Memorabilia Dealer Fights Back Against NFL Agent, Saying He’s No Jerry Maguire
A motion to dismiss has been filed in the lawsuit brought by Detroit Lions wide receiver Kenny Golladay’s former agent against the owner of a sports memorabilia company. As a reminder, Golladay’s former agent Jason Bernstein and his agency Clarity Sports International sued Redland Sports and Gerry Ochs for intentional interference with their exclusive agreement.
Now, Ochs is fighting back with a motion to dismiss, stating that the first amended complaint filed by the plaintiffs is facially implausible since no contracts were attached to the complaint and claiming that the case was brought for improper purposes.
The motion says that Bernstein is very mistaken to believe that Ochs wields the power to have caused Golladay to terminate his Standard Representation Agreement with Bernstein. Recall that Bernstein’s complaint alleges, in part, that NFL agent Todd France, who ultimately signed Golladay, arranged Golladay’s signing with Ochs for a memorabilia deal and speculated that Ochs was aware that France desired to represent Golladay.
“Gerry Ochs is not ‘Jerry Maguire,'” states the motion to dismiss. “Plaintiff’s contentions are facially implausible (if not ludicrous). This case appears to be nothing more than a spite suit brought by a sports agent who was unable to satisfy his client (an NFL wide receiver), and is now trying to manufacture a name for himself by concocting an elaborate conspiracy theory.”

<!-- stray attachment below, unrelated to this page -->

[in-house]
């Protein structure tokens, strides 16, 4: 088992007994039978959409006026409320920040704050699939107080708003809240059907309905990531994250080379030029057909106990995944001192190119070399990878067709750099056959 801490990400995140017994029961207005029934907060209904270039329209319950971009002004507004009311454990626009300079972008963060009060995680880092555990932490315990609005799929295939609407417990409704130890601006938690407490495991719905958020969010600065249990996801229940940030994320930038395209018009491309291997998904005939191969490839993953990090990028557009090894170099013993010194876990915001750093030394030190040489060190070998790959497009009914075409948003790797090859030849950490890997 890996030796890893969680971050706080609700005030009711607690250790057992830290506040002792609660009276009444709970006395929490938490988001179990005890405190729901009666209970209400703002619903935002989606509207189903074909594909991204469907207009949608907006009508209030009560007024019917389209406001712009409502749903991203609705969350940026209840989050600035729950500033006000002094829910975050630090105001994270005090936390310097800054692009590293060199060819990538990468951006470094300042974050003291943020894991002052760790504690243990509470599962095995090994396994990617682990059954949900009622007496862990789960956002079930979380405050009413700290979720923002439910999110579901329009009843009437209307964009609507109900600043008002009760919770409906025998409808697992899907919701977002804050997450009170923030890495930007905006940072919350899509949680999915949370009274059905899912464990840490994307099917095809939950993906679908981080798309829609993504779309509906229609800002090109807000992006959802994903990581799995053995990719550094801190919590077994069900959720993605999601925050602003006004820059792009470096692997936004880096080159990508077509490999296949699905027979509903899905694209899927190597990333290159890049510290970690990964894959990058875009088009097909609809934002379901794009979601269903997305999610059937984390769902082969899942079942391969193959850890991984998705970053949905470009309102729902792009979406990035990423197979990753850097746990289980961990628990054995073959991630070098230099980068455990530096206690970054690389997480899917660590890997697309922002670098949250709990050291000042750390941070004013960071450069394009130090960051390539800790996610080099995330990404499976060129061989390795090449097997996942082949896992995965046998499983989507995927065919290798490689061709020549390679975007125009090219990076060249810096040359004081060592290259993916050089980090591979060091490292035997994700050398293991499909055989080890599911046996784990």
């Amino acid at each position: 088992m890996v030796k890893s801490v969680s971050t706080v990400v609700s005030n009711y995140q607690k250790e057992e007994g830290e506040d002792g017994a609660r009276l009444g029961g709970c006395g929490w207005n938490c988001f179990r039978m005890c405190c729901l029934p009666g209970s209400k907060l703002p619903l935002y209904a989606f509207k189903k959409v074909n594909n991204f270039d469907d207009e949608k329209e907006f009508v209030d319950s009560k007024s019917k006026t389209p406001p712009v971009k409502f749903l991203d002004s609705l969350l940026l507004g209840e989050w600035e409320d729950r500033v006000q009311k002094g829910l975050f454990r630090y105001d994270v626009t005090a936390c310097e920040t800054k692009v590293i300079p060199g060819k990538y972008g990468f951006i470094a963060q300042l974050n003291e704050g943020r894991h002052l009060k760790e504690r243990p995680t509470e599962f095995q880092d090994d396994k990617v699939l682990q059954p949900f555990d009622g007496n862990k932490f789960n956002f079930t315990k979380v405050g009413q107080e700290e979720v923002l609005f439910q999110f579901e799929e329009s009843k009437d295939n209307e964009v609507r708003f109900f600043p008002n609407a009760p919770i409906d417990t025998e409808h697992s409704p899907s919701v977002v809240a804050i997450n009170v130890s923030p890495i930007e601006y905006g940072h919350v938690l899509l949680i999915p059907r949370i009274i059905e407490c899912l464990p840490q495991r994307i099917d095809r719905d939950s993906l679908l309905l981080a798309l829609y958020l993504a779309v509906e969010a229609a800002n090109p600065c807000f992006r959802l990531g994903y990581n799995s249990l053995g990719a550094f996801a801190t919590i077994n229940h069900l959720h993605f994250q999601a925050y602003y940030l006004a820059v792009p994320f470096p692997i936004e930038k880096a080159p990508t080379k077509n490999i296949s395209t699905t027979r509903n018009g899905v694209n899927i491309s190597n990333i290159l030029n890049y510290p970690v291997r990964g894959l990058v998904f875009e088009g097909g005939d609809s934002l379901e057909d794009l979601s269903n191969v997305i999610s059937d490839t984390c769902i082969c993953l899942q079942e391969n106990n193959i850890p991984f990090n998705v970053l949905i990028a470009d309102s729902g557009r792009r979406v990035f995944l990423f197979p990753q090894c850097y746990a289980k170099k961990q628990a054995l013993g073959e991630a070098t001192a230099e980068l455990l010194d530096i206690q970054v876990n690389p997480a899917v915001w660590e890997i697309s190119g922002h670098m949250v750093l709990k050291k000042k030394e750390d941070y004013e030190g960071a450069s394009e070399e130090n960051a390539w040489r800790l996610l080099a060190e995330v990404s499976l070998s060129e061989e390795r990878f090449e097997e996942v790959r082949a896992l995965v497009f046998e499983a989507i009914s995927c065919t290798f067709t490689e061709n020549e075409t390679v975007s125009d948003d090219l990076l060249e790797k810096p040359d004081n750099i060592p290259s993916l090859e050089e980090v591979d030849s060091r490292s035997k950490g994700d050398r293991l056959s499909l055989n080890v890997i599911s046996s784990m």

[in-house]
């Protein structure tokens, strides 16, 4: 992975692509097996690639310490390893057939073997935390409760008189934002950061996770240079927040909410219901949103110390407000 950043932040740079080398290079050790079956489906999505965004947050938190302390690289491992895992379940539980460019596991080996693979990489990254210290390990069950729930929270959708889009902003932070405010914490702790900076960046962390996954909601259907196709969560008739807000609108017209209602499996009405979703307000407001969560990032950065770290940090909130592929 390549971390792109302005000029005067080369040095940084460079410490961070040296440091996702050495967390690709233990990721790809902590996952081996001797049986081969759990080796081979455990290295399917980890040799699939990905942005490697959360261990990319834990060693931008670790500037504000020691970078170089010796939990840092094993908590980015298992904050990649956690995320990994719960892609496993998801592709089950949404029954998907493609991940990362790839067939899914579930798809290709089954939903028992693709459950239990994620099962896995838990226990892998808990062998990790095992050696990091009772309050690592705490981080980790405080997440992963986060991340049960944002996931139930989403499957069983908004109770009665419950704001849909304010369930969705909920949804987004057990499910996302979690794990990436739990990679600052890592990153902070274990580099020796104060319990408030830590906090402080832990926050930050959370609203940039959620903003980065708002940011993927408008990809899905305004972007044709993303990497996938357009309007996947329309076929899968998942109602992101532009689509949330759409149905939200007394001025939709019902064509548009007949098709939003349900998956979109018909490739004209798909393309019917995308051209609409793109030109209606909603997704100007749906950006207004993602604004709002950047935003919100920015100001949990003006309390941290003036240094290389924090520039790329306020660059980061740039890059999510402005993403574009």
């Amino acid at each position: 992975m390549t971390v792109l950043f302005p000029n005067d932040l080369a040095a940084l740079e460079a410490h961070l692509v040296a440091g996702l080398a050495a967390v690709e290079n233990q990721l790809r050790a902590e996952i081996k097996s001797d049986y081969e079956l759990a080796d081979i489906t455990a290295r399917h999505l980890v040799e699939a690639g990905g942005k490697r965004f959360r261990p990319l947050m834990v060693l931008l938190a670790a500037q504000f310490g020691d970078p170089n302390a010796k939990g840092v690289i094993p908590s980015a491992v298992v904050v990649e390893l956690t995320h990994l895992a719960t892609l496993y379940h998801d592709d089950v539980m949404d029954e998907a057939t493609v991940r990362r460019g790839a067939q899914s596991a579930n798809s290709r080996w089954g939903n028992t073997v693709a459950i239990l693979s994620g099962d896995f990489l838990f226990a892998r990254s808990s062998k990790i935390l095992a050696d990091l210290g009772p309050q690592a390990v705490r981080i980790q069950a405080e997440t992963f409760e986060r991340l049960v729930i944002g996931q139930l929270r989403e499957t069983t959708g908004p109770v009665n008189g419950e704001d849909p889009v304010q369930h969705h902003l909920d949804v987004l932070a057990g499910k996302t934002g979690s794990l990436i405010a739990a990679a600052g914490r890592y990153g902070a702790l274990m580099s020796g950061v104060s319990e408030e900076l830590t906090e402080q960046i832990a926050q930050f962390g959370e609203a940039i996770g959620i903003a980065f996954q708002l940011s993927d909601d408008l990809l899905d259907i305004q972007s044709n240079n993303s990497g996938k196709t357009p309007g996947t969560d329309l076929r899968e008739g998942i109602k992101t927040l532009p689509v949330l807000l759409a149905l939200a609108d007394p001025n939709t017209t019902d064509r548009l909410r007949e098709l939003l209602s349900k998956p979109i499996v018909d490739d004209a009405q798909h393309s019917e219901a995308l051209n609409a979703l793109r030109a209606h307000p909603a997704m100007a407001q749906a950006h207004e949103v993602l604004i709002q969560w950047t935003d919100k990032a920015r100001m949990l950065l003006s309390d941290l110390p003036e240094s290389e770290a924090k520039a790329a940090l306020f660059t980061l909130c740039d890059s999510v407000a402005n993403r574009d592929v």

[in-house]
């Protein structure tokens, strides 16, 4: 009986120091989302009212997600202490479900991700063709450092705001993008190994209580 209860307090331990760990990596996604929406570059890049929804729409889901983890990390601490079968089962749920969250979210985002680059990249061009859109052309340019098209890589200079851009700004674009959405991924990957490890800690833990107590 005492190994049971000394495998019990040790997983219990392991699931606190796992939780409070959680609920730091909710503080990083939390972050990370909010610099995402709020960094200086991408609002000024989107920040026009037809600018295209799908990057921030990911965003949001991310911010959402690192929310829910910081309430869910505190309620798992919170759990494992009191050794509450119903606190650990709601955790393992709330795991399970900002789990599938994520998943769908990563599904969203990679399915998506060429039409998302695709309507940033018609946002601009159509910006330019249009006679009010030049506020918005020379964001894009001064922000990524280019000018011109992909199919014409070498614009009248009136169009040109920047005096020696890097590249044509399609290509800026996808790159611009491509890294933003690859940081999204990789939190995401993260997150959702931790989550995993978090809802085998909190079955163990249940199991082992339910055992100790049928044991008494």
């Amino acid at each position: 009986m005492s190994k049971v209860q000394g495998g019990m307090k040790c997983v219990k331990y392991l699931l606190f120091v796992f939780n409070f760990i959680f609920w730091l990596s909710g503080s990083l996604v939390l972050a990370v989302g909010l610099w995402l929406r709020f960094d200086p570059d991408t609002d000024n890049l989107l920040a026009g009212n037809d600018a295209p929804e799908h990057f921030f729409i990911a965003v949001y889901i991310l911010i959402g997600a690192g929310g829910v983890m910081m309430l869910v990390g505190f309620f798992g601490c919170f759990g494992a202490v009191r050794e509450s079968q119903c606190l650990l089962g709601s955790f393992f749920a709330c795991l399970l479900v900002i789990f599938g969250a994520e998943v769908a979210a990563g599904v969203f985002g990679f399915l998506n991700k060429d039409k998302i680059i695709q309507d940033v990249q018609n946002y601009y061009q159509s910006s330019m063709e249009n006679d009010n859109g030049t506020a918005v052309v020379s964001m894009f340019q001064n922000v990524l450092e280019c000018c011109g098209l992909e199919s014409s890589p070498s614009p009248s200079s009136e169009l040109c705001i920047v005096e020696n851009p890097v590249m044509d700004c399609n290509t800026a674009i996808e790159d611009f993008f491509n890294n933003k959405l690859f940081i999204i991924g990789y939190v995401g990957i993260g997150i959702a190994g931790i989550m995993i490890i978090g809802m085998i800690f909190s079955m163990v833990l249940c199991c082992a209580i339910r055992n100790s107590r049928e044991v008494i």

But even if it could be proven that Ochs interfered with the Standard Representation Agreement between Bernstein and Golladay, Ochs claims that there would be no damages resulting therefrom. Bernstein is still entitled to his commissions resulting from the contract he negotiated on Golladay’s behalf, pursuant to the Standard Representation Agreement that was in place at the time. What Ochs’ motion does not account for are the potential future fees that Bernstein would have collected had the alleged interference not occurred and had Golladay otherwise continued to retain Bernstein. The latter part of that hypothetical is somewhat speculative as it assumes that, but for the alleged interference, Golladay would have remained with Bernstein as his Contract Advisor for his next NFL team contract.
“Relevant to this case, plaintiffs’ claims for tortious interference against defendants ‘puts the cart before the horse’ – it first should be determined in the industry arbitration whether the SRA was wrongfully terminated, and whether CAA and France committed any wrongdoing with respect to the Player, before plaintiffs can accuse any of the named defendants of ‘tortious interference,’” states the motion to dismiss.
Separately, Ochs says that even if the plaintiffs are able to prove tortious interference based on doing a memorabilia deal, the damage is nominal. The most that Golladay could have earned from the autograph signing at issue was $9,000.00, as supported by an exhibit attached to the motion. Ochs reasons that the most money that Clarity Sports would thus be due is 15% (its marketing commission) of the $9,000.00, or $1,350.00, which would be owed by Golladay, not the defendants.
As such, Ochs says the case is suited for a small claims court, not a federal court, where diversity jurisdiction is established when the amount in controversy exceeds $75,000.00.